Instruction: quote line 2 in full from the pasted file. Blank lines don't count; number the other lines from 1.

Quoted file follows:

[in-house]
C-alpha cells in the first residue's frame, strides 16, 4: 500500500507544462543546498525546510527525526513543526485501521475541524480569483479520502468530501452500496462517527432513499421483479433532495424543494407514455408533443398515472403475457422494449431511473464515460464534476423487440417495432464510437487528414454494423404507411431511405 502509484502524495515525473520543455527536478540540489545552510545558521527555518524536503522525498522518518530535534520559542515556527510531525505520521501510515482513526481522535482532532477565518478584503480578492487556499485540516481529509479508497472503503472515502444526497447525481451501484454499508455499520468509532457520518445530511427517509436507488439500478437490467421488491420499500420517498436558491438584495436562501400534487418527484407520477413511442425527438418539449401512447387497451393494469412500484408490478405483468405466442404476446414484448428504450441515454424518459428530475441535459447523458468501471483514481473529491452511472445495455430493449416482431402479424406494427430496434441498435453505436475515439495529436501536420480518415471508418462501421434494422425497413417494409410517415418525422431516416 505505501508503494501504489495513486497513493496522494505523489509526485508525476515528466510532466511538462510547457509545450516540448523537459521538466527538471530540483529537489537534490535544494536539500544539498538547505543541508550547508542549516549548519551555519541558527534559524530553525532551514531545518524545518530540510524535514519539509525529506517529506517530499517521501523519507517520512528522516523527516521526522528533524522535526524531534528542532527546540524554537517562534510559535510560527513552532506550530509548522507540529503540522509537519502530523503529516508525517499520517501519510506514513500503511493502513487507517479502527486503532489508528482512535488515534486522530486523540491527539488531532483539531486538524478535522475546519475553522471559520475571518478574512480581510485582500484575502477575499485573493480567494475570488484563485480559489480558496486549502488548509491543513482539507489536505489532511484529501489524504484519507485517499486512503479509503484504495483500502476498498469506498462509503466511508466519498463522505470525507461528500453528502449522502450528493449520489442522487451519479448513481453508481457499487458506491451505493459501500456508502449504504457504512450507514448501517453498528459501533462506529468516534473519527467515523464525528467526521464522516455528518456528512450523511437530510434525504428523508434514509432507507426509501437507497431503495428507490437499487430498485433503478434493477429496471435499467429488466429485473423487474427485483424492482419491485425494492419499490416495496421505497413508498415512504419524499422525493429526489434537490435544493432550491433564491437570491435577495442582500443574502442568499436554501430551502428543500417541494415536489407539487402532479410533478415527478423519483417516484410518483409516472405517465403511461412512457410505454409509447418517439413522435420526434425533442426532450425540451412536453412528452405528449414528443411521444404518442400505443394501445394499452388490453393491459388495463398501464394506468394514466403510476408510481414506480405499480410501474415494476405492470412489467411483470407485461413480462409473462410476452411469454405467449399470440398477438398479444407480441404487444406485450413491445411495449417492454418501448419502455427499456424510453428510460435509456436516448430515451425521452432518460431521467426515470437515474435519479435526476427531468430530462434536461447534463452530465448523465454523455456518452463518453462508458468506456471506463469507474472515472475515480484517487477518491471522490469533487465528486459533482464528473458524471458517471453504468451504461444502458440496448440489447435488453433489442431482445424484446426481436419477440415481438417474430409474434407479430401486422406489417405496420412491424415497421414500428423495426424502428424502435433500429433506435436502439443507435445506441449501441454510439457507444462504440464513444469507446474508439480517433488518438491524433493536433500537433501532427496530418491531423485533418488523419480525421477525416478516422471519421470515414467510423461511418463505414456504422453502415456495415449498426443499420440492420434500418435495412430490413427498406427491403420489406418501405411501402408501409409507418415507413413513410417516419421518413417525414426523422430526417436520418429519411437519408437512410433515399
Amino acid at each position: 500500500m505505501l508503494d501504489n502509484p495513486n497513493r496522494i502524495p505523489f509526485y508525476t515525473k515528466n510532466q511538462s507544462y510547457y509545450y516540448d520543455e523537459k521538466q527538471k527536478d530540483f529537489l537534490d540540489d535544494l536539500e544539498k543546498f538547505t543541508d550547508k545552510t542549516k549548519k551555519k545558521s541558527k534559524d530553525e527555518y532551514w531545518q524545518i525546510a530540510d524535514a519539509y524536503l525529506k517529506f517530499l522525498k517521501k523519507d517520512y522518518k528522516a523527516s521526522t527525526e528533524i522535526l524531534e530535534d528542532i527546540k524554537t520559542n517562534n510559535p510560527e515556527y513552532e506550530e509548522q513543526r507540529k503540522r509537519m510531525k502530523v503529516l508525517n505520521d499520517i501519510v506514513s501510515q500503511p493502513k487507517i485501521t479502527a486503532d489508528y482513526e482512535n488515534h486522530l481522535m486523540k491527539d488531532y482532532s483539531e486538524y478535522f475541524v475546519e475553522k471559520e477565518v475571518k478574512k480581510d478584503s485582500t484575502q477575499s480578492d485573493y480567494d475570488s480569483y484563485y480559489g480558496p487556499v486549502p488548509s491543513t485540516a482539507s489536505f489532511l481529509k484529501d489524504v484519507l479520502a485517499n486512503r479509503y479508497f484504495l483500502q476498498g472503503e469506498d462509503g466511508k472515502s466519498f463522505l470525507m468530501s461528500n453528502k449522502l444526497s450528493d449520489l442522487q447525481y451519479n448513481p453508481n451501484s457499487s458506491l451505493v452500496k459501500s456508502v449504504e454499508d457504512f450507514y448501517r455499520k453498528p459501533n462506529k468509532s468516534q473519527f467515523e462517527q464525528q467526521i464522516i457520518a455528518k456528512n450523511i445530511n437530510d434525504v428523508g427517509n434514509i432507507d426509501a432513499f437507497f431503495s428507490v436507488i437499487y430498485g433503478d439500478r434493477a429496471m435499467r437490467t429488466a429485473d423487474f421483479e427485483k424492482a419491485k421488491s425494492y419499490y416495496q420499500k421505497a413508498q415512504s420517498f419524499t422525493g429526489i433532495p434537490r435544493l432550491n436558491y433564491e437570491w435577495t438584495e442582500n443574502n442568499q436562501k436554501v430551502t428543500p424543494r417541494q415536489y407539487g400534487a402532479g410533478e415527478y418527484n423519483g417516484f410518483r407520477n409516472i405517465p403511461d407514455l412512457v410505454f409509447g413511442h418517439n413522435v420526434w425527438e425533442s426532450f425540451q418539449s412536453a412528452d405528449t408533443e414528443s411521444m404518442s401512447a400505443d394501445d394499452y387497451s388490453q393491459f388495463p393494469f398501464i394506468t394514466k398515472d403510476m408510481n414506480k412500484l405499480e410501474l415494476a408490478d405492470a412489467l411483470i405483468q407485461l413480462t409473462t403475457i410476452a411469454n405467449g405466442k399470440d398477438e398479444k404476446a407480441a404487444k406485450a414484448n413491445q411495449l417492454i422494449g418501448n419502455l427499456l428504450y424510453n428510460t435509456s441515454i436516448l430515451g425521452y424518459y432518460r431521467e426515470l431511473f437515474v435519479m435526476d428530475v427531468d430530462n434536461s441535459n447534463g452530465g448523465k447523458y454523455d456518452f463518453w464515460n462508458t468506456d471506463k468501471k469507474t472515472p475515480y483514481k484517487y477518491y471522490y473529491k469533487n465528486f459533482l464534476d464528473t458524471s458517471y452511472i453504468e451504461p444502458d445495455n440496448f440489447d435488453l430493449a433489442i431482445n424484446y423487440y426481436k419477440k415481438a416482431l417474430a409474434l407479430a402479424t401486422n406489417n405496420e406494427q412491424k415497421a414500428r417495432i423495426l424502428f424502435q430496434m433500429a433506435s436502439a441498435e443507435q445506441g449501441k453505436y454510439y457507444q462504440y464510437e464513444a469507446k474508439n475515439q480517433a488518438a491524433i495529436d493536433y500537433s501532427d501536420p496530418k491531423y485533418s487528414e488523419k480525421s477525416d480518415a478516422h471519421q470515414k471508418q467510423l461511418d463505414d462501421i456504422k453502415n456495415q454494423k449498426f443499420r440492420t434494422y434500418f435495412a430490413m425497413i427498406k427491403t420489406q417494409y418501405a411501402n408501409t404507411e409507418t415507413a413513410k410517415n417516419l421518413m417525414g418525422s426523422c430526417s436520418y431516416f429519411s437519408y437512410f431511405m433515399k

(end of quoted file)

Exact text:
C-alpha cells in the first residue's frame, strides 16, 4: 500500500507544462543546498525546510527525526513543526485501521475541524480569483479520502468530501452500496462517527432513499421483479433532495424543494407514455408533443398515472403475457422494449431511473464515460464534476423487440417495432464510437487528414454494423404507411431511405 502509484502524495515525473520543455527536478540540489545552510545558521527555518524536503522525498522518518530535534520559542515556527510531525505520521501510515482513526481522535482532532477565518478584503480578492487556499485540516481529509479508497472503503472515502444526497447525481451501484454499508455499520468509532457520518445530511427517509436507488439500478437490467421488491420499500420517498436558491438584495436562501400534487418527484407520477413511442425527438418539449401512447387497451393494469412500484408490478405483468405466442404476446414484448428504450441515454424518459428530475441535459447523458468501471483514481473529491452511472445495455430493449416482431402479424406494427430496434441498435453505436475515439495529436501536420480518415471508418462501421434494422425497413417494409410517415418525422431516416 505505501508503494501504489495513486497513493496522494505523489509526485508525476515528466510532466511538462510547457509545450516540448523537459521538466527538471530540483529537489537534490535544494536539500544539498538547505543541508550547508542549516549548519551555519541558527534559524530553525532551514531545518524545518530540510524535514519539509525529506517529506517530499517521501523519507517520512528522516523527516521526522528533524522535526524531534528542532527546540524554537517562534510559535510560527513552532506550530509548522507540529503540522509537519502530523503529516508525517499520517501519510506514513500503511493502513487507517479502527486503532489508528482512535488515534486522530486523540491527539488531532483539531486538524478535522475546519475553522471559520475571518478574512480581510485582500484575502477575499485573493480567494475570488484563485480559489480558496486549502488548509491543513482539507489536505489532511484529501489524504484519507485517499486512503479509503484504495483500502476498498469506498462509503466511508466519498463522505470525507461528500453528502449522502450528493449520489442522487451519479448513481453508481457499487458506491451505493459501500456508502449504504457504512450507514448501517453498528459501533462506529468516534473519527467515523464525528467526521464522516455528518456528512450523511437530510434525504428523508434514509432507507426509501437507497431503495428507490437499487430498485433503478434493477429496471435499467429488466429485473423487474427485483424492482419491485425494492419499490416495496421505497413508498415512504419524499422525493429526489434537490435544493432550491433564491437570491435577495442582500443574502442568499436554501430551502428543500417541494415536489407539487402532479410533478415527478423519483417516484410518483409516472405517465403511461412512457410505454409509447418517439413522435420526434425533442426532450425540451412536453412528452405528449414528443411521444404518442400505443394501445394499452388490453393491459388495463398501464394506468394514466403510476408510481414506480405499480410501474415494476405492470412489467411483470407485461413480462409473462410476452411469454405467449399470440398477438398479444407480441404487444406485450413491445411495449417492454418501448419502455427499456424510453428510460435509456436516448430515451425521452432518460431521467426515470437515474435519479435526476427531468430530462434536461447534463452530465448523465454523455456518452463518453462508458468506456471506463469507474472515472475515480484517487477518491471522490469533487465528486459533482464528473458524471458517471453504468451504461444502458440496448440489447435488453433489442431482445424484446426481436419477440415481438417474430409474434407479430401486422406489417405496420412491424415497421414500428423495426424502428424502435433500429433506435436502439443507435445506441449501441454510439457507444462504440464513444469507446474508439480517433488518438491524433493536433500537433501532427496530418491531423485533418488523419480525421477525416478516422471519421470515414467510423461511418463505414456504422453502415456495415449498426443499420440492420434500418435495412430490413427498406427491403420489406418501405411501402408501409409507418415507413413513410417516419421518413417525414426523422430526417436520418429519411437519408437512410433515399